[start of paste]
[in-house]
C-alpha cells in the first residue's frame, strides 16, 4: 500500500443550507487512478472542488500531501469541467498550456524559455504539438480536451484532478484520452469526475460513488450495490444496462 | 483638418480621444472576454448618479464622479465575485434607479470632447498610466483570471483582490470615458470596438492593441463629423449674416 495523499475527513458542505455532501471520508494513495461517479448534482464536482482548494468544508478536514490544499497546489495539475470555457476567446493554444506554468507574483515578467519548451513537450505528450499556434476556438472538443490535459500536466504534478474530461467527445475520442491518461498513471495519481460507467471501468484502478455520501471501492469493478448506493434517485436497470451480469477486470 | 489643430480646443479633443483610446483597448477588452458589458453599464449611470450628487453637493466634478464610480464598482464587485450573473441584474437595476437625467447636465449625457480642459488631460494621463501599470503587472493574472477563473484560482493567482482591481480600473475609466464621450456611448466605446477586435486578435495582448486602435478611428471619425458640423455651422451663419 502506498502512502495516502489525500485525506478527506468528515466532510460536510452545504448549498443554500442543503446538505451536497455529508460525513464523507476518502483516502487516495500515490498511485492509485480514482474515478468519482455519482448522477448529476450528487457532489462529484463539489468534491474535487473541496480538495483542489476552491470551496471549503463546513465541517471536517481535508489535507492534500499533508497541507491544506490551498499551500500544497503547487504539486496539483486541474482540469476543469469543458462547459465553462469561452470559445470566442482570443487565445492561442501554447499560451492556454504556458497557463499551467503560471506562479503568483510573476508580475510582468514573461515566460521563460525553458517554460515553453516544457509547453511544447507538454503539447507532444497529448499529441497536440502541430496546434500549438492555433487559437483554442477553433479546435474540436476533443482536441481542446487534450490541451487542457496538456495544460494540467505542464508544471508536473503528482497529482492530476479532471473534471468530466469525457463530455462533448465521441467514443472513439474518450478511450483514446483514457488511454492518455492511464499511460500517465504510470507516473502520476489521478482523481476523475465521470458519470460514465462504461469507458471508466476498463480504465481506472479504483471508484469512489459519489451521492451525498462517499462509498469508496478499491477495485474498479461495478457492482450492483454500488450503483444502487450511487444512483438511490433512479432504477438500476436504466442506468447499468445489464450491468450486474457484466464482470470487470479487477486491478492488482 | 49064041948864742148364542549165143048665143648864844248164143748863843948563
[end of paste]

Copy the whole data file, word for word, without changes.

[in-house]
C-alpha cells in the first residue's frame, strides 16, 4: 500500500443550507487512478472542488500531501469541467498550456524559455504539438480536451484532478484520452469526475460513488450495490444496462 | 483638418480621444472576454448618479464622479465575485434607479470632447498610466483570471483582490470615458470596438492593441463629423449674416 495523499475527513458542505455532501471520508494513495461517479448534482464536482482548494468544508478536514490544499497546489495539475470555457476567446493554444506554468507574483515578467519548451513537450505528450499556434476556438472538443490535459500536466504534478474530461467527445475520442491518461498513471495519481460507467471501468484502478455520501471501492469493478448506493434517485436497470451480469477486470 | 489643430480646443479633443483610446483597448477588452458589458453599464449611470450628487453637493466634478464610480464598482464587485450573473441584474437595476437625467447636465449625457480642459488631460494621463501599470503587472493574472477563473484560482493567482482591481480600473475609466464621450456611448466605446477586435486578435495582448486602435478611428471619425458640423455651422451663419 502506498502512502495516502489525500485525506478527506468528515466532510460536510452545504448549498443554500442543503446538505451536497455529508460525513464523507476518502483516502487516495500515490498511485492509485480514482474515478468519482455519482448522477448529476450528487457532489462529484463539489468534491474535487473541496480538495483542489476552491470551496471549503463546513465541517471536517481535508489535507492534500499533508497541507491544506490551498499551500500544497503547487504539486496539483486541474482540469476543469469543458462547459465553462469561452470559445470566442482570443487565445492561442501554447499560451492556454504556458497557463499551467503560471506562479503568483510573476508580475510582468514573461515566460521563460525553458517554460515553453516544457509547453511544447507538454503539447507532444497529448499529441497536440502541430496546434500549438492555433487559437483554442477553433479546435474540436476533443482536441481542446487534450490541451487542457496538456495544460494540467505542464508544471508536473503528482497529482492530476479532471473534471468530466469525457463530455462533448465521441467514443472513439474518450478511450483514446483514457488511454492518455492511464499511460500517465504510470507516473502520476489521478482523481476523475465521470458519470460514465462504461469507458471508466476498463480504465481506472479504483471508484469512489459519489451521492451525498462517499462509498469508496478499491477495485474498479461495478457492482450492483454500488450503483444502487450511487444512483438511490433512479432504477438500476436504466442506468447499468445489464450491468450486474457484466464482470470487470479487477486491478492488482 | 49064041948864742148364542549165143048665143648864844248164143748863843948563